A still declining birth rate and fertility rate

A still declining birth rate and fertility rate

In 2017, the number of live births from mothers residing in Belgium has fallen below 120,000. The crude birth rate[1]is decreasing for the 7th year in a row and stands at 10.5 per mille. This is what emerged from the latest data on birth and fertility rates (2016 and 2017) published by Statbel, the Belgian statistical office.

With 119,102 live births in 2017 for a still slightly growing population, the Belgian fertility rate, measured with the the total fertility rate[2]stands at 1.64 child per woman on average (1.68 in 2016).

In the 80s and 90s, the fertility rate in Belgium has remained stable for several years at levels below that of today (1.51 child per woman in 1985). Within the European Union, the Belgian fertility rate is just above the European average (1.59 child per woman for the EU28). The fertility rates of Germany (1.57), Luxembourg (1.39), Portugal (1.38), Italy (1.32) and Spain (1.31) are lower.

However, France (1.90), Sweden (1.78), Ireland (1.78), Denmark (1.75) and the United Kingdom (1.74) have a fertility rate above the average. The Netherlands (with a fertility rate of 1.62), are, just like Belgium, slightly above the average of the European Union. Furthermore, we note that, even if the current fertility rate decreases (from 2.7 children per woman in 1964 to 1.6 child per woman, on average, in 2017), mothers who are today at the end of their childbearing years (arbitrarily set at 50 years) have had the same number of children as mothers who have reached the end of the reproductive period in 2000 or just before (1.82 child on average for the female generation born in 1968 and 1.84 child on average for the female generation born in 1950).

At regional level, the 2017 decrease seems slightly more significant in Flanders (from 1.66 to 1.62 child per woman) than in Wallonia (from 1.66 to 1.63 child per woman) and in the Brussels-Capital Region (from 1.82 to 1.80 child per woman). However, on the long term, there is undeniably a convergence of regional fertility rates.


The input of the foreign population explains the higher fertility rate in the Brussels-Capital Region compared to that of the two other regions. However, it should be noted that the fertility rate of mothers whose current nationality is foreign is lower in Brussels-Capital (2.06 children per woman) than in Flanders (2.56 children per woman) or Wallonia (2.33 children per woman), while the fertility rate of Belgian mothers is similar in the 3 regions (1.63 in Brussels-Capital, 1.62 in Flanders and 1.63 in Wallonia). The share of live births from the population of foreign nationality account for the higher fertility rate in Brussels: they are preponderant in Brussels-Capital, with 52.0 % of the total, while they only represent 21.6 % in Flanders and 18.2 % in Wallonia.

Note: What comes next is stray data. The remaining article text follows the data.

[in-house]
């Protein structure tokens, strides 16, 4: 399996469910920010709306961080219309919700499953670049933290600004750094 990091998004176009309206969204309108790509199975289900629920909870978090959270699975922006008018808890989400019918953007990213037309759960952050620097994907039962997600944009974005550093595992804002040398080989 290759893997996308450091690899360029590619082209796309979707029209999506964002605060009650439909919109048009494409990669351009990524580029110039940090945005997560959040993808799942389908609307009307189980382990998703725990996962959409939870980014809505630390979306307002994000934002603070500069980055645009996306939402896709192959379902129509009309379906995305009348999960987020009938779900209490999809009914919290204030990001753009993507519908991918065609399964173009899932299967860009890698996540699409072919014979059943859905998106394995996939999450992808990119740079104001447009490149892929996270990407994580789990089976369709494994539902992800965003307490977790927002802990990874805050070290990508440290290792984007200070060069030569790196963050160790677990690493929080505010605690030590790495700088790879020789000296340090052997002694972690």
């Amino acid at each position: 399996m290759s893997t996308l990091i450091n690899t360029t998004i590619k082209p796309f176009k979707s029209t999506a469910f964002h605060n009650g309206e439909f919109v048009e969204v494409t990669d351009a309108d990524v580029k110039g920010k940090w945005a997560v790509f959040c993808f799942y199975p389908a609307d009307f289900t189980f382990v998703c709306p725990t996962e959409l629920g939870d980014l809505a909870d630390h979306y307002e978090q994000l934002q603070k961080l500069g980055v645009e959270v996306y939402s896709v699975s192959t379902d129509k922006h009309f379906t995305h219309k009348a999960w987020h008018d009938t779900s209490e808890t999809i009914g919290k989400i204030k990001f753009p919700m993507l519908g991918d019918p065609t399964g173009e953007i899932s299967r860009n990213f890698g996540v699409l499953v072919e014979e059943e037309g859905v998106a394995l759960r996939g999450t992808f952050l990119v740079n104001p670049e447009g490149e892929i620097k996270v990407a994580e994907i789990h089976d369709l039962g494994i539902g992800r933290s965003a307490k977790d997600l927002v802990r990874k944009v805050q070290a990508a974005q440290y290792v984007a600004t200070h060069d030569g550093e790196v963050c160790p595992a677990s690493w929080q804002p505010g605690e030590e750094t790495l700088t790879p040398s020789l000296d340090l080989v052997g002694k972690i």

The average age at birth is constantly increasing

Since at least 1998, the average age of mothers at the birth of their children has increased at an average annual rate of almost 0.1 year. At national level, it went from 29.1 years in 1998 to 30.6 years in 2016[3]. The evolution is similar for the first birth: from 27.3 years in 1998 to 28.9 years in 2016. At regional level, the evolutions are more or less similar, but the evolution is slightly less orderly and slightly faster in Brussels-Capital than elsewhere. Yet the levels remain different: the average age of the mother at birth is higher, whatever the birth order, in the Brussels-Capital Region (30.1 years for the first birth and 31.6 years for all birth orders) than in the Flemish Region (28.9 years for the first birth and 30.4 years for all birth orders) and in the Walloon Region (28.4 years for the first birth and 30.3 years for all birth orders).


The large majority of births occur in a union (legal or de facto)

In 2016, the share of live births out of wedlock continued to increase. Becoming the majority in 2015, they represent today 50.9 % of the births in Belgium. In Flanders, the 50 % mark of births out of wedlock will undoubtedly soon be exceeded (49.9 % in 2016). In Wallonia, this point was reached in 2007 and the share of births out of wedlock now exceeds 60 %. In Brussels-Capital, the situation remains different, with 35.0 % of live births out of wedlock and a slower evolution than in the two other regions. At the same time, the share of live births out of a union (de facto or legal) remains a minority (13.2 % in 2016 for the whole country) and increases slowly. In Flanders, it remains below 10 %, while in Brussels-Capital it is 17.7 % and in Wallonia 17.0 %.

[1] The crude birth rate is the ratio between the number of live births during a given year and the mean of the total population of that same year, expressed in per mille.

[2] The total fertility rate (TFR) is the sum of the age-specific fertility rates (the age-specific fertility rate being the ratio between live births from women of a given age and the average number of women of this age). The TFR is the number of children that would be born to a woman if she were to live to the end of her childbearing years and bear children in accordance with age-specific fertility rates of the specified year.

[3] Since the statistical birth certificates for 2017 are not yet available, the fertility statistics for 2017 remain incomplete and provisional. Data per civil status and birth order, among others, are missing. However, the final data will not bring major changes to the already known data from the National Register.